Friday, October 14, 2011

Sprouted Seeds Add Lots of Crunch and Flavor

According to, sprouts are a fantastic anti-inflammatory food. They are a living, enzyme-rich food, low in calories, fat and cholesterol.  They'll give you plenty of Protein, Vitamin A, Niacin and Calcium. They are packed full of Dietary Fiber, Vitamin C, Vitamin K, Thiamin, Riboflavin, Folate, Pantothenic Acid, Iron, Magnesium, Phosphorus, Zinc, Copper and Manganese. There are all kinds of sprouts available in markets OR you can make your own!


Have you ever tried to sprout your own seeds? My son is far better at this than I could ever be. He buys specialty seeds over the internet and grows multiple flats to share with friends. I've tried my hand at sprouting alfalfa seeds in a glass jar. My success rate has been moderate with tiny seeds. I enjoy sprouting raw sunflower seeds in their shells probably because they are fool proof. I get a shallow tray (cardboard or plastic) and spread 2" of potting soil in the bottom of the tray. Push the sunflower seeds into the soil to a depth of 1/2". Cover with a little more soil. Sprinkle lightly with water daily (don't let seeds sit in water).  Pinch off the tops of the sprouts when they reach a couple of inches high. I love to eat them raw, toss in salads or add to stir-fried dishes. 

You can try your hand at sprouting garbanzos, mung beans, soy beans, radish or onion seeds or just about any other type of raw bean or seed you can think of or find.  For sprouting techniques check out the web for great information. I came across this site to help me learn more about sprouting:  

I recommend putting together a gift bag or two of seeds and directions as an excellent present for family members. I have found sprouting lids (to go onto mason jars) at a local nursery. Of course you can always purchase sprouting gift packs, but why not save a little money and have fun at the same time. What could be better than a healthy gift for your loved ones this holiday season?

Thanks for stopping by today! Wishing you all the best each and every day.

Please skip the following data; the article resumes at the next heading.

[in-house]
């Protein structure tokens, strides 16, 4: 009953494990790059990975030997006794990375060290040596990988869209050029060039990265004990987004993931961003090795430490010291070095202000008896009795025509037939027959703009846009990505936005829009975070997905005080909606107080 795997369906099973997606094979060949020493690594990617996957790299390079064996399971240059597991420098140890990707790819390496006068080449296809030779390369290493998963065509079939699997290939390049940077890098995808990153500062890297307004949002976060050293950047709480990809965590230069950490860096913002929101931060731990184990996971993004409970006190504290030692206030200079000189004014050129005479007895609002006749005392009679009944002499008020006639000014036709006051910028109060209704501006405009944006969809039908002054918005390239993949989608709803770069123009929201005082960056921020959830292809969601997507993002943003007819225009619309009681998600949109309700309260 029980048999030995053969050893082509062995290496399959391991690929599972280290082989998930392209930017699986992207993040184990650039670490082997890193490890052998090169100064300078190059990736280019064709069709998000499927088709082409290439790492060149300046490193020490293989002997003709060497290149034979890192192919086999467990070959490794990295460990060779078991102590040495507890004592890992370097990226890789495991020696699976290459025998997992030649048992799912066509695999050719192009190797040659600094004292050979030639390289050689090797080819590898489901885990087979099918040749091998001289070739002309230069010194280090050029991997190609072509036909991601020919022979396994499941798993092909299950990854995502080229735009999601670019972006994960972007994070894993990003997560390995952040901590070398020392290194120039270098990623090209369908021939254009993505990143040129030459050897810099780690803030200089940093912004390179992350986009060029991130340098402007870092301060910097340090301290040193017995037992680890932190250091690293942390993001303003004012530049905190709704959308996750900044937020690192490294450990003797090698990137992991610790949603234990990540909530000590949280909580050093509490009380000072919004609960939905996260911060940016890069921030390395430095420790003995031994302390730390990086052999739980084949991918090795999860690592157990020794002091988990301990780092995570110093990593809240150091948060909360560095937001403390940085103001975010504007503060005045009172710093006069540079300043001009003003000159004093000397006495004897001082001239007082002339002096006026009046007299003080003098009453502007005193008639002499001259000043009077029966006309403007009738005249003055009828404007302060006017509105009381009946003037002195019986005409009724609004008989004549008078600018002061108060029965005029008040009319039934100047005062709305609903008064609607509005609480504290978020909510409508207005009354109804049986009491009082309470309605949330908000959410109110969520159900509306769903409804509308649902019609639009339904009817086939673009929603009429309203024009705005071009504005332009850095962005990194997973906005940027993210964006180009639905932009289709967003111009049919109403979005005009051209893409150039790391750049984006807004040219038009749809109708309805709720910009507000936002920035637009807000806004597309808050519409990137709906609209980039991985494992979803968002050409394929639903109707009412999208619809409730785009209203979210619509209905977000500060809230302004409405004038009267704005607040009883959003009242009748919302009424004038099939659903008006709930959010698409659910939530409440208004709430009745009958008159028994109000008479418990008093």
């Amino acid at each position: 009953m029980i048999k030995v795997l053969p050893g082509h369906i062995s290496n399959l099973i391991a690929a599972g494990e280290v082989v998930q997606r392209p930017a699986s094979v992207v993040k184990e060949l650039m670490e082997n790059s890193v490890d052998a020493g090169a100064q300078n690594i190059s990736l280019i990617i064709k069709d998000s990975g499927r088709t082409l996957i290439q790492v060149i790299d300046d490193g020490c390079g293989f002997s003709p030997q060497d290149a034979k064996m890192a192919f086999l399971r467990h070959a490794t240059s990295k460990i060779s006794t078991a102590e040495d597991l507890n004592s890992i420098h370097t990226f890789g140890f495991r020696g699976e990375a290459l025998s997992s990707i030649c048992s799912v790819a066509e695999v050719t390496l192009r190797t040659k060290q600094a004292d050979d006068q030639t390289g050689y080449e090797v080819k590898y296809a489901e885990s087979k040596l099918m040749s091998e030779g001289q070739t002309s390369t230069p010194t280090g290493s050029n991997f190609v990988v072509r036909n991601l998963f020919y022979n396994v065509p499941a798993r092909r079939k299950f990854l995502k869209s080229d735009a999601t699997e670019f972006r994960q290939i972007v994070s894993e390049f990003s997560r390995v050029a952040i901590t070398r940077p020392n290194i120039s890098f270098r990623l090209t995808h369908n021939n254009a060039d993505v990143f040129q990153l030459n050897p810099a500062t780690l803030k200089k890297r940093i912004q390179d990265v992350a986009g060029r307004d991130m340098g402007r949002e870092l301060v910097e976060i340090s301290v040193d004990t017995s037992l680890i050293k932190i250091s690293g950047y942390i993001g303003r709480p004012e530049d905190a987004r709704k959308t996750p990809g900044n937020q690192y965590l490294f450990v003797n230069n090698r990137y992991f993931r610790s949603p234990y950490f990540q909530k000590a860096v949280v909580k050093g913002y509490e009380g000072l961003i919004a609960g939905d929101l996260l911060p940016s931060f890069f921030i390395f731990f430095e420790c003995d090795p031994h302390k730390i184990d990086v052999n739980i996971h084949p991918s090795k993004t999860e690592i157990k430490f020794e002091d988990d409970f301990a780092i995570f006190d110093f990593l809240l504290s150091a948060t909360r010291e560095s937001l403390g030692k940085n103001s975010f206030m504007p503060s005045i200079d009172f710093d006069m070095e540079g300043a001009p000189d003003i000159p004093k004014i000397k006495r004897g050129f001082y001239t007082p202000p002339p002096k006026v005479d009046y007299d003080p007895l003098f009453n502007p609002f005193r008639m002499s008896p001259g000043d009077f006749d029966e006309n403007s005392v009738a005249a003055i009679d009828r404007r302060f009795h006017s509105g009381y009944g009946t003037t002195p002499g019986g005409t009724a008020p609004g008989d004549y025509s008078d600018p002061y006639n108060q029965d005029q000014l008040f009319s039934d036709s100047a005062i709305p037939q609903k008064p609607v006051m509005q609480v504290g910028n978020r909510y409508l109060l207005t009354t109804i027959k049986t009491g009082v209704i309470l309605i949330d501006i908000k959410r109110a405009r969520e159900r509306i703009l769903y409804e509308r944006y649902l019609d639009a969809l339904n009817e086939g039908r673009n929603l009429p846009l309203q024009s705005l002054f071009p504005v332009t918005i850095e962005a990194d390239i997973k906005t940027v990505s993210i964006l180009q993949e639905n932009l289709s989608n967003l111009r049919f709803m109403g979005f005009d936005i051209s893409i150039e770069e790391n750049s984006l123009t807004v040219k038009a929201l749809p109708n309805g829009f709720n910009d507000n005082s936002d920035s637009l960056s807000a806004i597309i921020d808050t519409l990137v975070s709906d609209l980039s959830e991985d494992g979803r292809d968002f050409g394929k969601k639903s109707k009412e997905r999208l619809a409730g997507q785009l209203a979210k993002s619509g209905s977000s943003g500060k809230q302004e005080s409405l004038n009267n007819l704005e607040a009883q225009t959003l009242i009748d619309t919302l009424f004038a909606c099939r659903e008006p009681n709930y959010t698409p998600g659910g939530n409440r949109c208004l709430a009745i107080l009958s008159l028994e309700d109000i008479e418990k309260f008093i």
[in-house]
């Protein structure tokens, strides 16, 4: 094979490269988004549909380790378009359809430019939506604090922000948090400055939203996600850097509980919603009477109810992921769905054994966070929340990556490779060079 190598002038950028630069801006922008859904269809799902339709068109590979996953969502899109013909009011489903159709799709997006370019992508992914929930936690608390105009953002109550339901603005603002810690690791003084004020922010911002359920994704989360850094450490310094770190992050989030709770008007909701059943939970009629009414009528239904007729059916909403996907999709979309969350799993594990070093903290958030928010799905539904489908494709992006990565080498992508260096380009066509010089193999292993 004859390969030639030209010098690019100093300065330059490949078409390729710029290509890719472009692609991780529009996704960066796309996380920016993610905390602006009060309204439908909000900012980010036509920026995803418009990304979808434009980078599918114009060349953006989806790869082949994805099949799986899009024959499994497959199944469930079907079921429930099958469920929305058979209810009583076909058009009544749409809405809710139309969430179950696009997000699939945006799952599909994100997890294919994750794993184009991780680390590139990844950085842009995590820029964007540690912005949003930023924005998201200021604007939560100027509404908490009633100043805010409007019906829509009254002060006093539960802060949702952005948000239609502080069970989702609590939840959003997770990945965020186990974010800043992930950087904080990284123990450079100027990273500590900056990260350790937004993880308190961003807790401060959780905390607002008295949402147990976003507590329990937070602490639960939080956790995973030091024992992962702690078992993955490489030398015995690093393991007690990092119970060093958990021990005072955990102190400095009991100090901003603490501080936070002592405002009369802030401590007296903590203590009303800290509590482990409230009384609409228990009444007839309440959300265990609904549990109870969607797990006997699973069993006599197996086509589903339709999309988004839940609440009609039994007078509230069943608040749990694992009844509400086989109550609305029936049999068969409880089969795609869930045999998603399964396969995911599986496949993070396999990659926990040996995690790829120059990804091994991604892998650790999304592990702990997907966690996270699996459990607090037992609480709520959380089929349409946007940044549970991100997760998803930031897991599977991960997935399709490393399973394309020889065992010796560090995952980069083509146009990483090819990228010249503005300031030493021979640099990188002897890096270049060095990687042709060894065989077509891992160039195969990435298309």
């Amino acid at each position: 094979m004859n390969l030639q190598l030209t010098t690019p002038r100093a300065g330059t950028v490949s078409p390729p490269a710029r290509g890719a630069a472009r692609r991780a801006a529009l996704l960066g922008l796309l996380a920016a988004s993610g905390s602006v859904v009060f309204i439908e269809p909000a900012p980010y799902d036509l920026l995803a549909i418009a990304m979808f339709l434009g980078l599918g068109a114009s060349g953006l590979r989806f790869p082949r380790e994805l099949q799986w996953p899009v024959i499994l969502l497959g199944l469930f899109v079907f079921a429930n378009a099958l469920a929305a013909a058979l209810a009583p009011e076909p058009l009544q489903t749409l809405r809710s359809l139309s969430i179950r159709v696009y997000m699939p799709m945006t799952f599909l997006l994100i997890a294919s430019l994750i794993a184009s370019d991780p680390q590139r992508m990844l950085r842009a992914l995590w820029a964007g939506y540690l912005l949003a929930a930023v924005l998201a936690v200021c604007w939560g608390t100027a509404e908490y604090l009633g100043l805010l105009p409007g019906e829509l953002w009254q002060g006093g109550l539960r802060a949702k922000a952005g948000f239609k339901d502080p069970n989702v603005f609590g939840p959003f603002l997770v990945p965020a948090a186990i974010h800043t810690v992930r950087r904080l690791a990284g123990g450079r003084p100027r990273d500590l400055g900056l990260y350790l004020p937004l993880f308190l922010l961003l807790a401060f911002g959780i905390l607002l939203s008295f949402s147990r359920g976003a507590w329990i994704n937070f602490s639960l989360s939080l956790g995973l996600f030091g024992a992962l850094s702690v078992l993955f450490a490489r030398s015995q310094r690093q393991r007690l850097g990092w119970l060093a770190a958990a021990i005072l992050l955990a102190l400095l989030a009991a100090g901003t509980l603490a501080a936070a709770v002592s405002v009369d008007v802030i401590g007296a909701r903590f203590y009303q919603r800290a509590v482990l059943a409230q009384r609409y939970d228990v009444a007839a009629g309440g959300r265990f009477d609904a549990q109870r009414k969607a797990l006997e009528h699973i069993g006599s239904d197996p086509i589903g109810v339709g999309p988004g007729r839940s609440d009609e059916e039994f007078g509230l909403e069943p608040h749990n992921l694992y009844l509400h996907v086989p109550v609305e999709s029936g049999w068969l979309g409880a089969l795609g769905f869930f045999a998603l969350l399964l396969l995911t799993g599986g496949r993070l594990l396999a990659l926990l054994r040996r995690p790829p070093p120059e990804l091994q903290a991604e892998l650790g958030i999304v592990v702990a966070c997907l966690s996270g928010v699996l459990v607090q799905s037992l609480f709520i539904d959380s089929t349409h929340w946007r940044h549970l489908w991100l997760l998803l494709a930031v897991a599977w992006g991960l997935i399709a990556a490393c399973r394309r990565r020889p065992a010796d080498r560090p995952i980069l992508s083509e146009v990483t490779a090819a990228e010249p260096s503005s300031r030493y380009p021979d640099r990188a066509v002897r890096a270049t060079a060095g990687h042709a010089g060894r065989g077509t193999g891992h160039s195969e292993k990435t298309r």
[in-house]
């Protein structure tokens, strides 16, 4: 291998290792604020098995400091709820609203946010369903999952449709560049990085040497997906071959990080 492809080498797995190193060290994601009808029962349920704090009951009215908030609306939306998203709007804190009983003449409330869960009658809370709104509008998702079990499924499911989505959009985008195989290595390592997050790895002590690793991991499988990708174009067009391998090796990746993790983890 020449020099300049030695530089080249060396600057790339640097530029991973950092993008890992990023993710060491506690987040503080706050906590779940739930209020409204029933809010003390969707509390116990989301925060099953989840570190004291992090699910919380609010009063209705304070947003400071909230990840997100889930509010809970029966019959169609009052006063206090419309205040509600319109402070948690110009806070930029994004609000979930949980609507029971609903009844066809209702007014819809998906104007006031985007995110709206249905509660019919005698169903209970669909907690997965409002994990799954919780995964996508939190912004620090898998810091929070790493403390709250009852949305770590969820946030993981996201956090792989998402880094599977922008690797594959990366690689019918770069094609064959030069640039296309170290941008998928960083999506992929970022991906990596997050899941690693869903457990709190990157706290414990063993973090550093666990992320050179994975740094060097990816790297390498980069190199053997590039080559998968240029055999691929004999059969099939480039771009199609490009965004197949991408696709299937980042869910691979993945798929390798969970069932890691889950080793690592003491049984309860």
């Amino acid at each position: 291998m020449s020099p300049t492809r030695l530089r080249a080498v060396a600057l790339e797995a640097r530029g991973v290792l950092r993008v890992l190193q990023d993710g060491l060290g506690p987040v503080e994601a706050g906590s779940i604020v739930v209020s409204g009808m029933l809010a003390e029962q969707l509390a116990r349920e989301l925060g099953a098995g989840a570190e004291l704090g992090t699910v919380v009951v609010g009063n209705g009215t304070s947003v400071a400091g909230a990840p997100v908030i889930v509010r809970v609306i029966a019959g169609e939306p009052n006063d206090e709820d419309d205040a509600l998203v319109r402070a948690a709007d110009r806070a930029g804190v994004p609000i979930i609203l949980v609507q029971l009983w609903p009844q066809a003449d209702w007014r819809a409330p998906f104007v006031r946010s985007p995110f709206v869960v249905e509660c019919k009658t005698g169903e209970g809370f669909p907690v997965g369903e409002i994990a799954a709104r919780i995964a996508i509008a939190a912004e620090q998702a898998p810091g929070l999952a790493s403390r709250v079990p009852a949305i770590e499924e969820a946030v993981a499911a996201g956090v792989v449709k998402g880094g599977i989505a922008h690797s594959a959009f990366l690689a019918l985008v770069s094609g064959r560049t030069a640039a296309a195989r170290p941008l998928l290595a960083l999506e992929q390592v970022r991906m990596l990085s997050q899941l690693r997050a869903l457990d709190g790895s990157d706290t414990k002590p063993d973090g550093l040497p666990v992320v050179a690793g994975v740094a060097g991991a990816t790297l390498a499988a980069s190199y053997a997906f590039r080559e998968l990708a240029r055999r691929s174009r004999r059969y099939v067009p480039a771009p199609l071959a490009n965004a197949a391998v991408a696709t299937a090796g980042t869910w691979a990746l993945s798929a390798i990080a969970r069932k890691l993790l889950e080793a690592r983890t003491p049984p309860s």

Tuesday, October 4, 2011

Lowering Triglycerides and Heart Inflammation

When you eat, your body converts calories you don’t need right away into triglycerides. The triglycerides are stored in your fat cells. Later, hormones release triglycerides for energy between meals. If you regularly eat more calories than you burn, particularly “easy” calories like carbohydrates, you most likely have high triglycerides.

C-reactive protein is an indicator of inflammation in the body and high levels of this protein result in heart attack, disease, stroke or sudden cardiac death. C-reactive protein is actually a better indicator of heart health than triglyceride levels according to an article in "The New England Journal of Medicine reported in November of 2002. The American Heart Association agrees." 

Cholesterol lowering medications are big business. Advertising is rampant. These "statins" are effective in treating high cholesterol and may also be prescribed for treatment of high C-reactive protein levels. However these drugs are expensive and dangerous. Muscle reactions have left patients severely disfigured. 

Natural methods of reducing triglycerides and C-reactive protein have been researched by scientists and are being shown to provide effective or better results than drug therapies, without the risks. Some of these natural methods are listed below, as information only. (Please be sure to talk with your healthcare provider before changing your treatment plan.)

1. Decrease or eliminate sweets. 
High carbohydrates bind to fat cells resulting in high triglyceride levels.

2. Decrease or eliminate alcohol.
All types and amounts of alcohol: beer, wine or liquor elevate triglyceride levels.

3. Reduce highly refined carbohydrate foods.
Choose moderate amounts of whole grain foods: brown rice, quinoa, oats, barley and whole grain breads and whole wheat pasta.

4. Choose foods high in Omega 3 fats.
Eat at least 2 servings of fatty fish per week.

5. Lose weight or maintain a healthy weight.
Ask your healthcare professional to assist you in determining the best option available to you for losing excess weight or maintaining a healthy weight.

6. Avoid high fat foods in your diet.
Choose to eat a moderate amount of olive oil. Avoid high fat meats, hot dogs, lunchmeat, sauces and gravies.

7. Eat legumes and high fiber foods.
Consume more beans, whole grains, fresh fruits and vegetables in your daily meals. 

8. Exercise daily.
Exercise will burn off excess triglycerides. Aim for 30-60 minutes per day.

9. Supplements.
Niacin: Ask your doctor about adding this supplement to your daily regiment. Niacin has been shown to decrease C-reactive protein and triglycerides.

Omega 3 Fish Oils: Again ask your doctor about adding this supplement to your daily regiment. Omega 3 fats raise the good cholesterol in your body.

You can be proactive and well informed about natural options available to you when you talk with your healthcare provider. I hope this posting has given you some ideas of ways to change your eating habits to incorporate healthier food choices on a daily basis. This may affect you personally or your loved ones. When preparing foods for a group gathering, offer whole grain dishes and fresh fruit and vegetable options to your friends and family. Lead by example.

Thanks for visiting today. Wishing you all the best as you discover new things to share with others. See you soon!